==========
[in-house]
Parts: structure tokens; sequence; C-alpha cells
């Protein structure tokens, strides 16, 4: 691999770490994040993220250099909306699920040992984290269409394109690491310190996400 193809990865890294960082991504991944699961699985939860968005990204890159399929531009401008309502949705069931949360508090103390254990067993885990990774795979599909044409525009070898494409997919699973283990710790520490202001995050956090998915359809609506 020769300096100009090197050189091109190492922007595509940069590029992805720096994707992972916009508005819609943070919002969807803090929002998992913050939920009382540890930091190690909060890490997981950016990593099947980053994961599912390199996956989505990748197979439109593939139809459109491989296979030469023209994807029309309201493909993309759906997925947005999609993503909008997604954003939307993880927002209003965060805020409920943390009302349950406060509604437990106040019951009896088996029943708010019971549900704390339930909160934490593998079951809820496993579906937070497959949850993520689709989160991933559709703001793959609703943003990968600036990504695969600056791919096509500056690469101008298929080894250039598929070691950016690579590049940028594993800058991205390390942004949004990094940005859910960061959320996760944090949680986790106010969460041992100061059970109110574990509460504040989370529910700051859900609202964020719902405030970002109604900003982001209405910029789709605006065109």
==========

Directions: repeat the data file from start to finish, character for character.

[in-house]
Parts: structure tokens; sequence; C-alpha cells
């Protein structure tokens, strides 16, 4: 691999770490994040993220250099909306699920040992984290269409394109690491310190996400 193809990865890294960082991504991944699961699985939860968005990204890159399929531009401008309502949705069931949360508090103390254990067993885990990774795979599909044409525009070898494409997919699973283990710790520490202001995050956090998915359809609506 020769300096100009090197050189091109190492922007595509940069590029992805720096994707992972916009508005819609943070919002969807803090929002998992913050939920009382540890930091190690909060890490997981950016990593099947980053994961599912390199996956989505990748197979439109593939139809459109491989296979030469023209994807029309309201493909993309759906997925947005999609993503909008997604954003939307993880927002209003965060805020409920943390009302349950406060509604437990106040019951009896088996029943708010019971549900704390339930909160934490593998079951809820496993579906937070497959949850993520689709989160991933559709703001793959609703943003990968600036990504695969600056791919096509500056690469101008298929080894250039598929070691950016690579590049940028594993800058991205390390942004949004990094940005859910960061959320996760944090949680986790106010969460041992100061059970109110574990509460504040989370529910700051859900609202964020719902405030970002109604900003982001209405910029789709605006065109």